Original Investigation

Detection of major anomalies during the first and early second trimester: Single-center results of six years


  • Erol Arslan
  • Selim Büyükkurt
  • Mete Sucu
  • Mehmet Özsürmeli
  • Selahattin Mısırlıoğlu
  • S. Cansun Demir
  • İ. Cüneyt Evrüke

Received Date: 25.10.2017 Accepted Date: 12.03.2018 J Turk Ger Gynecol Assoc 2018;19(3):142-145 PMID: 29545234


Fetal structural malformations affect approximately 2-3% of all pregnancies. Only focusing on trisomy screening in first trimester and deferring the anatomic screening to second trimester may result with late detection of major anomalies that can be diagnosed earlier with careful examination.

Material and Methods:

This was a descriptive study of retrospective data that were obtained from all terminated single pregnancies due to ultrasonographic findings of major anomalies from 2011 to 2016 in our department. The study was based on a chart review and only abnormalities that were diagnosed before the 16th week were included.


Two hundred forty-four first trimester pregnancy terminations were performed. In total, 273 anomalies were detected in the 244 patients. Cranial NTD comprised 32% of all anomalies (n=89). Fifteen percent of anomalies (n=41) needed detailed anatomic scanning for early diagnosis.


In this study, we presented the number and percentage of our early diagnosed anomalies by years, as well showed our diagnostic performance for specific anomalies such as atrioventricular septal defect during a 5-year period. The study provides valuable information for future studies in Turkey and shows the need for an anatomic scan protocol while performing aneuploidy screening during early gestation.

Keywords: First trimester, anomaly, ultrasound, termination


Major congenital anomalies affect 2-3% of all pregnancies (1). Although second trimester ultrasound screening between the 18-23th gestational weeks has routinely been used for anomaly screening (2), it is widely accepted that most anomalies can be detected earlier. In this aspect, major abnormalities have been separated into three groups due to the probability of their detection rate by 11-14th weeks’ ultrasound (3). The first group includes anomalies that can be easily detected in the first trimester such as anencephaly, the second group comprises anomalies that reveal ultrasonography signs later in gestation and have no possibility of early detection such as hypoplasia of cerebellum. The third group anomalies can be detected in first trimester with meticulous examination using high-tech devices. This group of anomalies includes spina bifida occulta, skeletal dysplasia, and some kinds of cardiac defects, which sometimes need to be examined using transvaginal ultrasound (3).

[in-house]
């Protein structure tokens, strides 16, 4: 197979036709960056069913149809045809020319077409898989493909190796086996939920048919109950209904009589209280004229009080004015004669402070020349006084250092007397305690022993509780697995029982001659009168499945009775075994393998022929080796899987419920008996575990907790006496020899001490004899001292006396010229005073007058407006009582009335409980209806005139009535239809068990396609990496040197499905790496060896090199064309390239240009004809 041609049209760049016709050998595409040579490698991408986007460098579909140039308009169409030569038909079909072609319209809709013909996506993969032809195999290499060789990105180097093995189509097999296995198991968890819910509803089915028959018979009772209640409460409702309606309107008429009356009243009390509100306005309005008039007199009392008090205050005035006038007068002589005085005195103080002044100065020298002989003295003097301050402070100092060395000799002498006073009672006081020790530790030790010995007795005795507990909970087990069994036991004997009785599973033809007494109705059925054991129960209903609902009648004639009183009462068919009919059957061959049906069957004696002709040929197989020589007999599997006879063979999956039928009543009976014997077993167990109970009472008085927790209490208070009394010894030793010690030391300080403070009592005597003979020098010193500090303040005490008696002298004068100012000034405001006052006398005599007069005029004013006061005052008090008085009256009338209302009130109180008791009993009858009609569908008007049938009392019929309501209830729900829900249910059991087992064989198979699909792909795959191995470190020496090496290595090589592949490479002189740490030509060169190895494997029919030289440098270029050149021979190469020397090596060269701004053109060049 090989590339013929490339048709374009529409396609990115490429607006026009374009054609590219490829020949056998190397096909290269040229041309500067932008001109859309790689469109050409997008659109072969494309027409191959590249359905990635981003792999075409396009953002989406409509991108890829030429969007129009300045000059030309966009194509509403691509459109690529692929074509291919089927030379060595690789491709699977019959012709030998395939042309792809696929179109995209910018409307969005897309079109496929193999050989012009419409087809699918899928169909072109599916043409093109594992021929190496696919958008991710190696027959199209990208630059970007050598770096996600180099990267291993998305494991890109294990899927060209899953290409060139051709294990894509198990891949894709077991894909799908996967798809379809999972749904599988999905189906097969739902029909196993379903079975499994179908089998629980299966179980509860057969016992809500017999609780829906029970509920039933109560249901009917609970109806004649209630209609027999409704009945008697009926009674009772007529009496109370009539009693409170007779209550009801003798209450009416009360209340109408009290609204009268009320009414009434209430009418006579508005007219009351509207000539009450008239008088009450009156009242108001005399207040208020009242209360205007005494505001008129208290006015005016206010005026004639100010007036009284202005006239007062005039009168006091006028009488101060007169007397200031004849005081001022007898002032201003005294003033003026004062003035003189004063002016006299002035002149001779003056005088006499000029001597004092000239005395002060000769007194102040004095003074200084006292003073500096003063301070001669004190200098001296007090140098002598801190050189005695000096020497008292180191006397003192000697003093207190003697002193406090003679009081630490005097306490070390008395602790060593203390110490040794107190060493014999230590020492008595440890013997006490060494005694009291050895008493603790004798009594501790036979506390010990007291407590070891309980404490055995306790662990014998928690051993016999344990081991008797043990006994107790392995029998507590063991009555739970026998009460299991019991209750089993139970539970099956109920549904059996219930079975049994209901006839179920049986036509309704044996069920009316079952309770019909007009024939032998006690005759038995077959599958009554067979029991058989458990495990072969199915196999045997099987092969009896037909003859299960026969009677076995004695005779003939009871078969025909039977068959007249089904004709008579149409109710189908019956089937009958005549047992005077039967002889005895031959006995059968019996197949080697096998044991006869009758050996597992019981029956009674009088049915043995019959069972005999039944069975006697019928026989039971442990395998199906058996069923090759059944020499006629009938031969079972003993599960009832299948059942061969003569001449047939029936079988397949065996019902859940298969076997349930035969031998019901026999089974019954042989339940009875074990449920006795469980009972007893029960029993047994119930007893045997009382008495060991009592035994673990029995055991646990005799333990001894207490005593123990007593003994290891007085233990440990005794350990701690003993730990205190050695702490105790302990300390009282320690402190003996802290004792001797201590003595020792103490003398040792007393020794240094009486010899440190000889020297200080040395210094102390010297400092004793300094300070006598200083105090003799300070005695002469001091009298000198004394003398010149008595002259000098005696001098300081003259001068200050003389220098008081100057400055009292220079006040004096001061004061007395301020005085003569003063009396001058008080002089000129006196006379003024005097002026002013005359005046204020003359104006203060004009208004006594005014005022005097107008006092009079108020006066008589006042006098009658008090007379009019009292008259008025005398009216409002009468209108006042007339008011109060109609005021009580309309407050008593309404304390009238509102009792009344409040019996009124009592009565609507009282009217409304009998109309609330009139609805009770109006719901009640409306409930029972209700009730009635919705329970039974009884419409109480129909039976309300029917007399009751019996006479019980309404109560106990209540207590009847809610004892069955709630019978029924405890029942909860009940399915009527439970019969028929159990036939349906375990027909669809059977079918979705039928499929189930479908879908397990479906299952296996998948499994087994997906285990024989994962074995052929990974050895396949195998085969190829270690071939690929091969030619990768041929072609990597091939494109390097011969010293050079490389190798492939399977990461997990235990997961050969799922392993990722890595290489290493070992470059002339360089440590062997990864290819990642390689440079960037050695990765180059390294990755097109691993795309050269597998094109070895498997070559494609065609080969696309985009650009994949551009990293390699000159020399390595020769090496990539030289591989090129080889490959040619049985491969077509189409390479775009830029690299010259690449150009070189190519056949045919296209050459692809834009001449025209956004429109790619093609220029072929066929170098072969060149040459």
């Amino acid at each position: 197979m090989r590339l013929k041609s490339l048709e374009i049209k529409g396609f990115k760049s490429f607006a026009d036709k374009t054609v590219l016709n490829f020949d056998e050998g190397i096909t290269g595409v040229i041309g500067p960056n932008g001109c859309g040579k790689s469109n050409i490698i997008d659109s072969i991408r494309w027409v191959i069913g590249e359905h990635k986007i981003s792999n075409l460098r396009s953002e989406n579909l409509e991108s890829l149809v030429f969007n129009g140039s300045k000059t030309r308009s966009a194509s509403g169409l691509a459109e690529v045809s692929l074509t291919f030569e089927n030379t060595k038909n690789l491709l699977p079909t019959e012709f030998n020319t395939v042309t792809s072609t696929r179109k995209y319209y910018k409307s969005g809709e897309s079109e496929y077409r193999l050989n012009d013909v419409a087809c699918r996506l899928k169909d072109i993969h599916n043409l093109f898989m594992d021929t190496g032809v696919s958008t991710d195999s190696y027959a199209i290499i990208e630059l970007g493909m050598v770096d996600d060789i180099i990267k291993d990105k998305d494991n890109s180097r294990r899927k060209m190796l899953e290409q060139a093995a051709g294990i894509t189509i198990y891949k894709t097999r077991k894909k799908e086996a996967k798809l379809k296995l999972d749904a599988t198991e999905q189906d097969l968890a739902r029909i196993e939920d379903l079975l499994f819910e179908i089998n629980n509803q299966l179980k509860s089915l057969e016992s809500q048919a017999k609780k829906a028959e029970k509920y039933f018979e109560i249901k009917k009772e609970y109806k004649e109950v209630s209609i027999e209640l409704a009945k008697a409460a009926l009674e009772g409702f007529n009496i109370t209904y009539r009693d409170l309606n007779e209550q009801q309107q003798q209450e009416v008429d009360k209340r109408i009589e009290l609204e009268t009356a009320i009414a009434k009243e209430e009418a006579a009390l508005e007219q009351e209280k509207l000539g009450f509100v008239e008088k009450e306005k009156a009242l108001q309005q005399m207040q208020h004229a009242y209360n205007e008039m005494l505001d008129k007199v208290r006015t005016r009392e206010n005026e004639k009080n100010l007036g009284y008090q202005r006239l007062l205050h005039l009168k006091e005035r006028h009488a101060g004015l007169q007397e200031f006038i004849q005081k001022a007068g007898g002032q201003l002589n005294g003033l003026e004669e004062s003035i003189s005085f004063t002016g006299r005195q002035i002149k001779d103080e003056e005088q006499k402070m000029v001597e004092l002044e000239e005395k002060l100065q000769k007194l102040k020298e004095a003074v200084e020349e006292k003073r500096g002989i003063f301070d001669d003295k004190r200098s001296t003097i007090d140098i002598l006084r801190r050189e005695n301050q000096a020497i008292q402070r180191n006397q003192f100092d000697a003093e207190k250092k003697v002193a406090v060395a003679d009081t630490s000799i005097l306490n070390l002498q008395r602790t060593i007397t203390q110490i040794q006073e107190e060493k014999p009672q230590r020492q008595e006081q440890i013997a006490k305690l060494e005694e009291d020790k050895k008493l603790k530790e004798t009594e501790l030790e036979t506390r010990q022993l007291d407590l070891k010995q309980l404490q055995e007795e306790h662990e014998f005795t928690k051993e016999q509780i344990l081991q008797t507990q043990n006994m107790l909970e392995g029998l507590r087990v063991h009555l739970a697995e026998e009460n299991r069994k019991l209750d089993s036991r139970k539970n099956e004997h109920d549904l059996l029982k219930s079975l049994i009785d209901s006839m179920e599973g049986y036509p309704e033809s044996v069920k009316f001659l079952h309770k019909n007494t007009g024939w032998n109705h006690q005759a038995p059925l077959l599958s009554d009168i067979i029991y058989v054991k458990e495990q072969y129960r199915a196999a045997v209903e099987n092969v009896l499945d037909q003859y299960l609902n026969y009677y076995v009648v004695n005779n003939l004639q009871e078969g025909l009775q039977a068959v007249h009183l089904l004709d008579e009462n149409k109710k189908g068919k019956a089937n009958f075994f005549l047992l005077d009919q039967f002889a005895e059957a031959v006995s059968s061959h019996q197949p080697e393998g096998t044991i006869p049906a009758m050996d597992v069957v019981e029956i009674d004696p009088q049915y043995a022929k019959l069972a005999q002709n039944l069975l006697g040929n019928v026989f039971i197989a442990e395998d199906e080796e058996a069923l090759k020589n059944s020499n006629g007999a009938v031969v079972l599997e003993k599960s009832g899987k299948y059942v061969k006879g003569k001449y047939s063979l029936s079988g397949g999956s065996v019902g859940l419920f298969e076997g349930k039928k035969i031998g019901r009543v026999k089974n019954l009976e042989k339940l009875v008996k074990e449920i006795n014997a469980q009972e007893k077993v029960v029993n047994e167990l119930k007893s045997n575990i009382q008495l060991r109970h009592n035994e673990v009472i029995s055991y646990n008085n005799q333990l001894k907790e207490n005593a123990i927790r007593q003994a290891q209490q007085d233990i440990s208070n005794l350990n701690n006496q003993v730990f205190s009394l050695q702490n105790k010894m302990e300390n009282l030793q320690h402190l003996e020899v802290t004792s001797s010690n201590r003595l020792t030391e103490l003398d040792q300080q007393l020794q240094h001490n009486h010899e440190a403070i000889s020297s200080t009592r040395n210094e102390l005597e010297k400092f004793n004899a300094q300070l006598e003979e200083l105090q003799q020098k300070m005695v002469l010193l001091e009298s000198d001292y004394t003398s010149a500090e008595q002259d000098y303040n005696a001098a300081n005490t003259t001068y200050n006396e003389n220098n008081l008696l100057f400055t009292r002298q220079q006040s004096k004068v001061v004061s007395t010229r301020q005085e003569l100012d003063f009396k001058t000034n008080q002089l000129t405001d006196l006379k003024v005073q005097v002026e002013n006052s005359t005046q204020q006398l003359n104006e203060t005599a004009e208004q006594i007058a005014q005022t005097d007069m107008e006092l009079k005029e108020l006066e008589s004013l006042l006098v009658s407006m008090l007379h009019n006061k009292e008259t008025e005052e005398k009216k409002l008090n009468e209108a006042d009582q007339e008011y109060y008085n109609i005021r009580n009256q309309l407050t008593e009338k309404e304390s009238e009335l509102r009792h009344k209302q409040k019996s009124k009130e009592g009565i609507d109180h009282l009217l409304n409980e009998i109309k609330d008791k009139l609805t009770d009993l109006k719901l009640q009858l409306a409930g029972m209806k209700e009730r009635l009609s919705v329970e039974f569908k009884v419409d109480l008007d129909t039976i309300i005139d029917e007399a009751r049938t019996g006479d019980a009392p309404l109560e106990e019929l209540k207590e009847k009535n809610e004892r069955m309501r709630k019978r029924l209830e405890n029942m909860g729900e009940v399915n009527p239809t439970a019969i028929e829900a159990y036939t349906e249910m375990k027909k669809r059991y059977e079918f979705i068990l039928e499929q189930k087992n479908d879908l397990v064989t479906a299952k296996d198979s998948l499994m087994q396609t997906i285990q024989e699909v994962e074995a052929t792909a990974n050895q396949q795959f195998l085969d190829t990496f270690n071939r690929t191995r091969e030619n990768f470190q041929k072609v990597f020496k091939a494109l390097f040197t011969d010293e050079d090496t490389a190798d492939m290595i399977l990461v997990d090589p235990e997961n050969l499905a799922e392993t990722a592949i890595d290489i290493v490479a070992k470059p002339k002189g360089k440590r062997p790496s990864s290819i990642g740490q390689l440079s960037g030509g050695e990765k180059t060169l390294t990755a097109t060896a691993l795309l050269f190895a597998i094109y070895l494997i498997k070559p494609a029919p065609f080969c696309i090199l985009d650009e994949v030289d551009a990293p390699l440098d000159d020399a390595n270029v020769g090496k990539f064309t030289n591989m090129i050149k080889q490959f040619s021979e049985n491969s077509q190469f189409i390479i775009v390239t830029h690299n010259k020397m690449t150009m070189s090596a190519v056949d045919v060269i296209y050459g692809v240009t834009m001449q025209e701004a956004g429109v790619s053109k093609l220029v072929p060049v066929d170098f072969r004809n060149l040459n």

First trimester ultrasound has mostly been used for confirmation of fetal viability, establishment of gestational age, measurement of nuchal translucency (NT), and for first trimester screening (4). Improvements in sonographic technology and ultrasonography scanners with high-resolution imaging, as well increased experience of sonographers regarding fetal imaging, have enabled the concept of early screening of fetal structural malformations in the late first trimester (5,6). Furthermore, early fetal echocardiogram has been defined for echocardiography implemented before the 16th gestational week for investigating congenital heart defects, especially in patients with high risk (7).

Screening in the first and early second trimester and early detection of major anomalies will lead to early decisions of pregnancy termination. Moreover, doing it before the 16th gestational week brings the advantage of early termination before women feel movements of the fetus. This is important for women, especially in cultures in which beliefs strongly affect social life rules. Furthermore, early termination of pregnancy has physical and physiological advantages for women and their families compared with late termination.

In this study, we aimed to investigate the major anomalies that resulted with termination of pregnancy before the 16th gestational week by years, and so to find their distribution during a six-year period. Moreover, we tried to ascertain whether early anatomic screening during the first and early second trimester might result in determining anomalies such as atrioventricular septal defect (AVSD) and spina bifida, which were ranked in the third group of anomalies by Syngelaki et al. (3), as discussed previously.

Material and Methods

This was a retrospective study of all terminated single pregnancies due to ultrasonographic findings of major congenital anomalies from 2011 to 2016 that were diagnosed in our department. This was a descriptive study and based on chart review and only anomalies that were diagnosed at or before 16+0 gestational weeks were included. Only major anomalies that required termination of pregnancy were included and diagnoses were confirmed by fetal autopsy. Ultrasonographic findings such as thickened NT, nasal bone hypoplasia, tricuspid regurgitation, and reversed a-wave on ductus venosus Doppler were excluded. Women who did not accept termination or who underwent termination outside of our center were excluded. The patients’ ages and gestational weeks are presented as mean and standard deviation. This study was approved by the local ethics committee of our university.